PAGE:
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LIBOR or fixed-rate mortgage? A comparison.

Fixed-rate or LIBOR mortgage? You can make things easier on your wallet and your nerves by choosing the right mortgage. You should take not only the mortgage interest but also your personal needs and preferences into account. This comparison will help you find out which type of mortgage is right for you. 

The right model mix saves money

Either when buying a home or refinancing an existing mortgage, homeowners can save a lot of money on financing by choosing the right mix of models. It is not only important for them to compare mortgage interest rates and keep an eye on how they develop. It is also just as important to understand the different mortgage models and combine them properly. The most common types in Switzerland are fixed-rate mortgages and LIBOR mortgages. Another version is the adjustable-rate mortgage

A short and simple guide to mortgage structuring

By finding the optimal structure for your mortgage – i.e., cleverly selecting the mortgage model and term – you can save money over the long term. Here is what you need to keep in mind and what influence your risk profile has on your selection.  

Fixed-rate mortgages: Secure planning

A fixed-rate mortgage, also known as a Fix mortgage, is concluded for a fixed term from between two and fifteen years. The client and bank agree a fixed mortgage interest rate that applies for the entire term. This mortgage model is popular among Swiss homeowners because it offers security. Borrowers know exactly how much money they will regularly owe the bank for the entire term of the mortgage. That way, they avoid any unpleasant surprises caused by rising interest rates over the long term.
Security comes at a price, however. With a fixed-rate mortgage, that generally means higher mortgage interest than what is charged for the market-oriented LIBOR mortgage. Homeowners also commit for the entire term when taking out a fixed-rate mortgage. If they want to pay off a mortgage early – because their house is being sold, for instance – any breakage costs still owed to the bank must be paid.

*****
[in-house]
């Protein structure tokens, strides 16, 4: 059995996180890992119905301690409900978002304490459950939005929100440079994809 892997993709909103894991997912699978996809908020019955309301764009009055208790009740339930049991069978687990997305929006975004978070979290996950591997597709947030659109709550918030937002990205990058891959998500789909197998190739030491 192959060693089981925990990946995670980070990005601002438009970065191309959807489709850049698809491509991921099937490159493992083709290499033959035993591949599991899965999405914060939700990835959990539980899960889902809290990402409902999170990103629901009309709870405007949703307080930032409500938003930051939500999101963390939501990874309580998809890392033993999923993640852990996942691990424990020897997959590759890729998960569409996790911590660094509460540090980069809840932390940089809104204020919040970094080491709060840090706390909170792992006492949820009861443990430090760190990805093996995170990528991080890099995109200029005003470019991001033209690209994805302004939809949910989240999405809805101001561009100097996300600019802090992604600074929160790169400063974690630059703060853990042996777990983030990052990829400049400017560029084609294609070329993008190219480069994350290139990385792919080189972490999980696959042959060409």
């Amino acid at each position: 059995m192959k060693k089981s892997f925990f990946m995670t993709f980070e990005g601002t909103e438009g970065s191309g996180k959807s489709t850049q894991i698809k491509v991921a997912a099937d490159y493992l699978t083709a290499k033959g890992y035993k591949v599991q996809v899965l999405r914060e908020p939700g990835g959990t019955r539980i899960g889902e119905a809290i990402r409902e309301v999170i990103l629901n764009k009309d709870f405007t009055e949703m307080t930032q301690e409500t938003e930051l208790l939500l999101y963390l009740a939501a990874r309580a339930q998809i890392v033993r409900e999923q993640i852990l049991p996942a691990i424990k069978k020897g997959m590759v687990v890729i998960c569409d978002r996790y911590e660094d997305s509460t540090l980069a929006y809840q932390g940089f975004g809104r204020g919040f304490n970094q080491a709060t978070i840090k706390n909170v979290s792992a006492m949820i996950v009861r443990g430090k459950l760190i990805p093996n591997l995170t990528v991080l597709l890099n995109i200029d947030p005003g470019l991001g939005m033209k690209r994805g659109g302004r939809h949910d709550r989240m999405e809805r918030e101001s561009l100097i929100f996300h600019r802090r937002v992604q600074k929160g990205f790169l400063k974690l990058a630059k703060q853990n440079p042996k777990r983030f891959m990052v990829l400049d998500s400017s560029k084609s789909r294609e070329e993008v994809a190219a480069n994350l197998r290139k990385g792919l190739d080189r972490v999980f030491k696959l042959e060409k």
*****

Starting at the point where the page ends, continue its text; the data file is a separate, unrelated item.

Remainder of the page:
Go with the flow of market interest rates with a LIBOR mortgage

A LIBOR mortgage – also called a Flex rollover mortgage at Credit Suisse – is a market-oriented alternative to a fixed-rate mortgage. The interest rate on this type of mortgage at a particular moment is based on the London Interbank Offered Rate (LIBOR). That is the interest rate at which banks make short-term loans to one another. Much like a fixed-rate mortgage, a LIBOR mortgage involves agreeing on a term of one to two years. During that term, the mortgage interest rate is adjusted in line with the current LIBOR.
Clients themselves can choose how often the bank readjusts the interest rate: every three, six, or twelve months. In the past, LIBOR mortgages have been a reasonable alternative to fixed-rate mortgages when viewed over their entire terms. However, interest rates can fluctuate heavily.

Comparison of LIBOR, fixed-rate, and adjustable-rate mortgages

  Advantages Disadvantages

Fixed-rate mortgage

  • Fixed interest rate offers protection from rising rates
  • Allows borrowers to benefit from particularly low interest rates longer
  • Any drop in interest rates is not passed on
  • Fixed term makes them inflexible and expensive to pay off early

LIBOR mortgage

  • Borrowers can switch to a fixed-rate mortgage once each tranche expires
  • If the LIBOR drops, so does the mortgage interest
  • If interest rates rise, the mortgage quickly becomes more expensive
  • Interest rates can fluctuate greatly

Adjustable-rate mortgage

  • Any drop in interest rates is directly passed on
  • Flexibility: no fixed term, termination possible at any time
  • Rising interest rates have direct impact on budget
  • Higher interest rates are charged for flexibility

Mortgage interest and personal needs are the deciding factors

The choice of a mortgage depends on more than just financial aspects. Equally important are your personal needs and individual living situation. For example, a couple with dual incomes may prefer the more profitable but also riskier LIBOR mortgage. A family with less financial leeway, by contrast, would tend to go with a fixed-rate mortgage with the interest rate locked in. What is important is finding a balance among security, flexibility, and cost.

The same goes for choosing a term. Those who opt for a fixed-rate mortgage with a longer term will pay a higher interest rate to the bank, but that rate is guaranteed for the agreed term. Individual expectations for the development of interest rates are also key to personal strategy. It often makes sense to combine a LIBOR mortgage with a fixed-rate mortgage in order to obtain the optimal mix of flexibility and security. 

Do you have any questions about the different mortgage models?

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